To succeed, a malpractice claim need not prove that the attorney/the law firm had malicious intent. It merely needs to show that, if not for the attorney’s actions or omissions, the client would have achieved a more favorable outcome in the case.
LPL FINED NEARLY $1M OVER INAPPROPRIATE REIT SALES
The New Jersey Bureau of Securities (Bureau) fined LPL Financial $950,000 and an additional $25,000 to be put into a state investor education fund over supervisory failures tied to sales of illiquid investments.
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Salt Lake City, Utah
|City of Salt Lake City|
“The Crossroads of the West”
|Coordinates: 40°45′39″N 111°53′28″WCoordinates: 40°45′39″N 111°53′28″W|
|Named for||Great Salt Lake|
|• Type||Strong Mayor–council|
|• Mayor||Erin Mendenhall (D)|
|• City||110.81 sq mi (286.99 km2)|
|• Land||110.34 sq mi (285.77 km2)|
|• Water||0.47 sq mi (1.22 km2)|
||4,327 ft (1,288 m)|
|• Rank||122nd in the United States
1st in Utah
|• Density||1,797.52/sq mi (701.84/km2)|
| • Urban
||1,021,243 (US: 42nd)|
| • Metro
||1,257,936 (US: 47th)|
| • CSA
||2,606,548 (US: 22nd)|
|Time zone||UTC−7 (Mountain)|
|• Summer (DST)||UTC−6|
|Area codes||801, 385|
|GNIS feature ID||1454997|
|Major airport||Salt Lake City International Airport|
|Website||Salt Lake City Government|
Salt Lake City (often shortened to Salt Lake and abbreviated as SLC) is the capital and most populous city of Utah, as well as the seat of Salt Lake County, the most populous county in Utah. With a population of 199,723 in 2020, the city is the core of the Salt Lake City metropolitan area, which had a population of 1,257,936 at the 2020 census. Salt Lake City is further situated within a larger metropolis known as the Salt Lake City–Ogden–Provo Combined Statistical Area, a corridor of contiguous urban and suburban development stretched along a 120-mile (190 km) segment of the Wasatch Front, comprising a population of 2,606,548 (as of 2018 estimates), making it the 22nd largest in the nation. It is also the central core of the larger of only two major urban areas located within the Great Basin (the other being Reno, Nevada).
Salt Lake City was founded July 24, 1847, by early pioneer settlers, led by Brigham Young, who were seeking to escape persecution they had experienced while living farther east. The Mormon pioneers, as they would come to be known, entered a semi-arid valley and immediately began planning and building an extensive irrigation network which could feed the population and foster future growth. Salt Lake City’s street grid system is based on a standard compass grid plan, with the southeast corner of Temple Square (the area containing the Salt Lake Temple in downtown Salt Lake City) serving as the origin of the Salt Lake meridian. Owing to its proximity to the Great Salt Lake, the city was originally named Great Salt Lake City. In 1868, the word “Great” was dropped from the city’s name.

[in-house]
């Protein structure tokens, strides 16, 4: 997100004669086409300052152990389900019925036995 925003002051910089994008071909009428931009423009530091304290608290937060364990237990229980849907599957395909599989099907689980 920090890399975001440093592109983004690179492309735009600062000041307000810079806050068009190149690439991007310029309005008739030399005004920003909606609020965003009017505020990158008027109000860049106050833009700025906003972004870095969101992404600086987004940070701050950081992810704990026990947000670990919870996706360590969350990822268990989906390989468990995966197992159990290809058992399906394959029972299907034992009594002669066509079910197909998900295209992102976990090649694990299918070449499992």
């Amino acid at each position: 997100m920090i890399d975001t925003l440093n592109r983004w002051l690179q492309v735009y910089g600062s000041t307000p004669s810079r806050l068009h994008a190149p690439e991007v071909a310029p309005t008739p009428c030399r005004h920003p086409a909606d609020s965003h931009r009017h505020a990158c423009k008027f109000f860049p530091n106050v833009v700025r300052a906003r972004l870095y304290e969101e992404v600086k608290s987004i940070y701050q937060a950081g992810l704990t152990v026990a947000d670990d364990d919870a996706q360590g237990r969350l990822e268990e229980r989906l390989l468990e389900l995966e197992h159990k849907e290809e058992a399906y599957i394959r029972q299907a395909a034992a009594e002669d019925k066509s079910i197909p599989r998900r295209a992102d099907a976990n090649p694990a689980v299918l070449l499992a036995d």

Immigration of international members of The Church of Jesus Christ of Latter-day Saints, mining booms, and the construction of the first transcontinental railroad initially brought economic growth, and the city was nicknamed “The Crossroads of the West”. It was traversed by the Lincoln Highway, the first transcontinental highway, in 1913. Two major cross-country freeways, I-15 and I-80, now intersect in the city. The city also has a belt route, I-215.
Salt Lake City has developed a strong tourist industry based primarily on skiing and outdoor recreation. It hosted the 2002 Winter Olympics. It is known for its politically progressive and diverse culture, which stands at contrast with the rest of the state’s conservative leanings. It is home to a significant LGBT community and hosts the annual Utah Pride Festival. It is the industrial banking center of the United States. Salt Lake City and the surrounding area are also the location of several institutions of higher education including the state’s flagship research school, the University of Utah. Sustained drought in Utah has more recently strained Salt Lake City’s water security and caused the Great Salt Lake level drop to record low levels, and impacting the state’s economy, of which the Wasatch Front area anchored by Salt Lake City constitutes 80%.